11. So wonderful to look at both of Monet’s footbridge paintings, and then to read Lisel Mueller’s poem. Love the perspective of this poem, especially:

    What can I say to convince you
    the Houses of Parliament dissolve
    night after night to become
    the fluid dream of the Thames?

    I am trying to embrace the passage of time–this poem helps (as would Chef Bernaise’s madeleines…lucky you to have a cordon bear graduate in your kitchen.)


    1. Yes, I love those lines too — made me miss London. I am not doing too well embracing the passage of time — but I agree madeleines and good poems do help!


  12. oh, I want his kitchen and his gardens and and and…thank you Jama, for posting this beautiful piece and for the poem which has always been one of my favorites…


  13. “Food is Poetry” – I couldn’t agree more, Jama. I love how Lisel Mueller’s poem captured the “benefits” of failing eyesight. I recently got my first pair of Rx glasses…sometimes the fuzzy images are easier to see, especially on my face. LOL = )


    1. I’ve worn prescription glasses since second grade. Now I wear contacts + OTC reading glasses sometimes and things are still blurry!


  14. Jama, you are amazing! Each one of your posts is a work of art, an ode to poetry! Love the poem. Some years ago I was fortunate to visit Rouen and Monet’s Garden. I took lots of photos, some of which I used in this brief video for a classical music/poetry CD called THE SONG WE CHOSE TO SING: . The next day we were in Paris, went to L’Orangerie Museum, and saw Monet’s floor-to-ceiling water lily paintings–fantastic. I’ve always enjoyed the lovely Swedish book LINNEA IN MONET’S GARDEN. Thanks for bringing back these fond memories!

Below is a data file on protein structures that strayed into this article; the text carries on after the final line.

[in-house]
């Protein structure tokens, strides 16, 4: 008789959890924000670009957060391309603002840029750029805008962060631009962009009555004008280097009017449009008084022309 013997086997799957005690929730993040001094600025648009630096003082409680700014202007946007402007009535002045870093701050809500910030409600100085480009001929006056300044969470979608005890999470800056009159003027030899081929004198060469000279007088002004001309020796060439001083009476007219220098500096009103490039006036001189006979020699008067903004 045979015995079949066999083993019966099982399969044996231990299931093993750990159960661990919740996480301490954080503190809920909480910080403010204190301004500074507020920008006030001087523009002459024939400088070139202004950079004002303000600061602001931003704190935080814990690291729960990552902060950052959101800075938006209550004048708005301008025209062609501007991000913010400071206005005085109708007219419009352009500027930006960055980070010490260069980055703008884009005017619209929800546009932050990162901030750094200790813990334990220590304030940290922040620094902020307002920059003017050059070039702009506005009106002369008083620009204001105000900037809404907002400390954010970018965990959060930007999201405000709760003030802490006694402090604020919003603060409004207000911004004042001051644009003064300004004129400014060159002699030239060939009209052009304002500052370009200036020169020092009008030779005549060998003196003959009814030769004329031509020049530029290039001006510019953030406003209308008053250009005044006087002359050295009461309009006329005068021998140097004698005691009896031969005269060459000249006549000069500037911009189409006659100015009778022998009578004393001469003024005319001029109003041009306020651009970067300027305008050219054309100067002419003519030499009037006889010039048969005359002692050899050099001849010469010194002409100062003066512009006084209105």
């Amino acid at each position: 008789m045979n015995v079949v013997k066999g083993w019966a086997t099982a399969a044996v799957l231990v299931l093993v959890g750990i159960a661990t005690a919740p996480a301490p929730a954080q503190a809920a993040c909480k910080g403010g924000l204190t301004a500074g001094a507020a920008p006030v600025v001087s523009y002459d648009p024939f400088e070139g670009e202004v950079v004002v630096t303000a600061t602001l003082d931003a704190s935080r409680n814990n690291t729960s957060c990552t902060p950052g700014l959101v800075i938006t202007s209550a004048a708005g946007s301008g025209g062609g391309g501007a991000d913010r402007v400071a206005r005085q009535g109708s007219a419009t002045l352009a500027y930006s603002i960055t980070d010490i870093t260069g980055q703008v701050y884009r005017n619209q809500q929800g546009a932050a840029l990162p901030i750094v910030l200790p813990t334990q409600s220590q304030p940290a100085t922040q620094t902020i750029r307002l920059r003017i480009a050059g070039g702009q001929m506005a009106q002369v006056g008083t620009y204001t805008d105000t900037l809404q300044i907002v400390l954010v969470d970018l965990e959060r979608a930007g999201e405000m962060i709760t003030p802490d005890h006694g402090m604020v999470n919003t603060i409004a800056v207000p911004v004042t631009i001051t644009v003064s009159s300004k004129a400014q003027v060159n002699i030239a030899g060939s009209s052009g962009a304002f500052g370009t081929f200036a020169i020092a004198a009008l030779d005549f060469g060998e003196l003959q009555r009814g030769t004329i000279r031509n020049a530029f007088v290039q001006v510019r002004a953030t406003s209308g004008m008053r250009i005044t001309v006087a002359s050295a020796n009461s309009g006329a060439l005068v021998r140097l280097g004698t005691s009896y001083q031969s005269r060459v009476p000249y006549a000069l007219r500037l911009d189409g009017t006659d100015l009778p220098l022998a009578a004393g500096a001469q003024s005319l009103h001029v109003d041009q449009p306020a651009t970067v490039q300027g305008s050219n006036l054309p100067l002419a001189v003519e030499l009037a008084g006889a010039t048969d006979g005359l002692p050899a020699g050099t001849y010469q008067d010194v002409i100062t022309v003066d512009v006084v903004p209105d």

1. Thanks for sharing the video link, Joan – what a beautiful poem and loved the photos! Lucky you seeing those floor-to-ceiling paintings!! I’m also a fan of Linnea in Monet’s Garden; I think I have three of Lena Anderson’s books. 🙂


    1. You’ve been there too? Wow, such a well traveled group we have here. Chef Bernaise tells me he’d like to cook at Giverny someday, a luncheon for notable ursine luminaries such as Shakesbear, Bearthoven, Amelia Bearhardt, and Lauren Bearcall. Any furry residents of Gourmandistan would be welcome too. 🙂


  15. Ah, if those cookies transport you to that garden, I must make them. More appealing than traveling through 7 volumes of memories with Proust. I think of long loving that poem, but when I came to the end of your post where you credit Ruth with introducing and Tabatha for linking, I was so impressed with your memory. I must have met this poem in those places, then went to buy her selected works, and forgotten that introduction; your reminder of the sources made me happy to follow that trail back. Such great Poetry Friday-ers! All deserve extra helpings of madrilenes, with extra extra for you for this feast.